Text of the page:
– Bake uncovered for about 30-40 minutes
– Remove from oven, cover the loaf with sauce and the last two slices of cheese or the remaining mozzarella, if you want to guild the lily add another sprinkling of parmeggiano or pecorino
– Return to the oven for another 10-15 minutes to melt the cheeses and finish cooking.
Let rest for a few minutes, slice and enjoy!
If you switch out the cereal to corn flakes and add chocolate chips, that’s my aunt’s cookie recipe that is completely awesome! Now I want to go make some, yum.
I was just thinking, “Hmmm, I wonder if I could add choc chips to this….”
I think grandmas are the best…I miss mine so much. Last night I got some sad news and I seriously went to pick up the phone to call her…4 years later. I’d venture to say that 50% of the things I do know are based on WWGD…what would Grandma do? lol. I love that Annie and Maddie are so close to their grandparents, too!
these sound alot like my grandma’s Cornflake Cookies! my 3 year old has been asking questions about my Grandma Rose lately, as she is a budding chef herself. grandma was great at apple pies, homemade apple sauce, canned pears, swedish pancakes and cornflake cookies. i went to grandma’s for a night or two every month and LOVED the time we spent together.
Kate B says:
Thanks, Heather! My Charlie is allergic to milk, so I love finding recipes that call for shortening instead of butter.
My Granny was AWESOME! Her specialty was Chocolate Chip cookies using the Toll House recipe. Even though everyone has that recipe, hers were special. Not sure how she did it, but Granny cookies were always the best…I know it was all the love she put into making them. Tear!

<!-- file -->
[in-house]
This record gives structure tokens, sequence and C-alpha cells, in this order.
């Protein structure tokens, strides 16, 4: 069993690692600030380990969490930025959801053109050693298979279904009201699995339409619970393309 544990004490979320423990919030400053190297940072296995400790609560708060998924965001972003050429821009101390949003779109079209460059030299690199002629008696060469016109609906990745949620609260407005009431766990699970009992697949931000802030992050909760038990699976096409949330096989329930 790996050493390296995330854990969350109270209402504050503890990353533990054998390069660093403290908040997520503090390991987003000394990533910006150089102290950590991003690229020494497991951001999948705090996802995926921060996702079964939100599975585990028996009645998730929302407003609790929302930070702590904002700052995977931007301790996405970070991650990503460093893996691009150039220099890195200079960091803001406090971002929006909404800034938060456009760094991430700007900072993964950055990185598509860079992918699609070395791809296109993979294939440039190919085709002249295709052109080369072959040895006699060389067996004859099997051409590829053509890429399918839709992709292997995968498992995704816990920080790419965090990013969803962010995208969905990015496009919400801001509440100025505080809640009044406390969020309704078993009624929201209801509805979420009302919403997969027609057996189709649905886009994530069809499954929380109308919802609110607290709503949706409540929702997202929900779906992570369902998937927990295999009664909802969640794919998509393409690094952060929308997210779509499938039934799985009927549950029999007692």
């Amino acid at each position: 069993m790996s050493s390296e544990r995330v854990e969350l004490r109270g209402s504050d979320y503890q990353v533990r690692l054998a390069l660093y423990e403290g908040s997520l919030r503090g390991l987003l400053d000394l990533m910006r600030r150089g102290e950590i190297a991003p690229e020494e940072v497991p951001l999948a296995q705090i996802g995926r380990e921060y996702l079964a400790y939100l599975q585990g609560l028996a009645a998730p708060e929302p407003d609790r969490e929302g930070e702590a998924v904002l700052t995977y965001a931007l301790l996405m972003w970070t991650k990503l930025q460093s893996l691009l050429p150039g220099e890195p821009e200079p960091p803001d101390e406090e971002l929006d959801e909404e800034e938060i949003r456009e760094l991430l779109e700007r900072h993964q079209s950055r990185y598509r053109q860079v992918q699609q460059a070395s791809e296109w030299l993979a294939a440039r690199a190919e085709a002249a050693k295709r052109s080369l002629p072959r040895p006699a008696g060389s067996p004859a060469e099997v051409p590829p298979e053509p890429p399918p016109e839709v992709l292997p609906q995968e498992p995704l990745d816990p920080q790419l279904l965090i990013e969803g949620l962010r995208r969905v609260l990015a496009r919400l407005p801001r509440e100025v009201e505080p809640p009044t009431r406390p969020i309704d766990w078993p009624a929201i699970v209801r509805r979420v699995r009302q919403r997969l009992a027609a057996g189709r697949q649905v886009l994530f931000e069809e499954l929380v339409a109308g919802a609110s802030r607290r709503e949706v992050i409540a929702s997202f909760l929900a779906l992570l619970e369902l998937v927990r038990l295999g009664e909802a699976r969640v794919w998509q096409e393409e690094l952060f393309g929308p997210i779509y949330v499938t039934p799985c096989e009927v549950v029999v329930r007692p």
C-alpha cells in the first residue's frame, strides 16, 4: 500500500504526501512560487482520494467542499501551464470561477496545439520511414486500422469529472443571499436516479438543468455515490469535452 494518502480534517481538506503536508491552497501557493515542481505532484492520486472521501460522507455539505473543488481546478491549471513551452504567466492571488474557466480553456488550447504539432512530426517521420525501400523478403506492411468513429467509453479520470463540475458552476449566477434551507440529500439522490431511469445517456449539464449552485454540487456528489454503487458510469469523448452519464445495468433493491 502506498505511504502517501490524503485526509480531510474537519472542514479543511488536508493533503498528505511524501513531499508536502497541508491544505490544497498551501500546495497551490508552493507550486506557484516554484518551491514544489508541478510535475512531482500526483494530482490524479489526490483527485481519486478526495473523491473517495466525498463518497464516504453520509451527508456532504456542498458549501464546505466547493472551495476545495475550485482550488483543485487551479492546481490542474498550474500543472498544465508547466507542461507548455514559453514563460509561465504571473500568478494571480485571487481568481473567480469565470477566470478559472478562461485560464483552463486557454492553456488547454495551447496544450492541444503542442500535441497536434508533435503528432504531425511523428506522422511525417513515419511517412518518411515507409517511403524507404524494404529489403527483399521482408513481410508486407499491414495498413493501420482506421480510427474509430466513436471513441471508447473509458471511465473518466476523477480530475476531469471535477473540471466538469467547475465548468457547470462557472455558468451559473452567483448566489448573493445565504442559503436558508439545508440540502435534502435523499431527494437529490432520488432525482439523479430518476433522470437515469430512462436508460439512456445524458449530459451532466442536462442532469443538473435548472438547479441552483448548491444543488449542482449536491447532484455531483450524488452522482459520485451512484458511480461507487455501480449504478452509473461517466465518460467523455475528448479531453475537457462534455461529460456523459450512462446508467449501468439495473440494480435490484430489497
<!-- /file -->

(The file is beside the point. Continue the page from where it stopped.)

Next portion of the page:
Thanks again and I’ve got you and your family in my prayers.
Kate B says:
I had all of the ingredients on hand (FATE!) so I’ve just made a batch. Have only tasted the dough so far and I LOVE GRAMMA!!!!
Will let you know how the actual cookies taste.
Kate B says:
Charlie (3 1/2): Gooder than Peanut Butter cookies. I mean, BETTER than Peanut Butter cookies. Hey! Are you going to watch a Annie bideo???
Ryan (6): You’re the best cookie maker in the world! Someday, when you are old and don’t need it anymore, maybe you could give this recipe to Charlie or to me.
Kate (35): Weight Watchers Points don’t count when you are eating a recipe from someone’s Gramma, right? DELISH!!!
Thanks, again, Heather!
only in Louisiana ~ documenting the adventures of life! says:
That sounds awesome….gonna go try them!
i love how people love their grandmas so much. i think everyone feels that their gram is the best in the world…i know mine is! i’m lucky enough to still have her here with us.
my gram is by far the best cook in the world (just like everyone else’s). she has some amazing recipes, but good luck cracking them. she’ll give you the recipe, but since they’re all just in her head, something is always left out. to this day, no one in our family can replicate her dishes.
i hate cooking. not only do i hate it, but i’m really bad at it too. i really like to bake though…does anyone know what makes the difference????? it’s like when my hubby claims that cupcakes taste different than cake…both from the same batter hubs.
i’m EXTREMELY sensitive about my cooking/baking. when i was little we had a christmas party and i made ginger bread for it…nobody took any, and i cried and cried…i’ve been traumatized ever since.
I love to bake as well. I have a couple of great old recipes of my Nana’s. One is a spiced raisin cake, and the other is for peach upside down cake. Both are so super yummy. You totally know the old recipes from anything new by the use of shortening! Old school ingredients.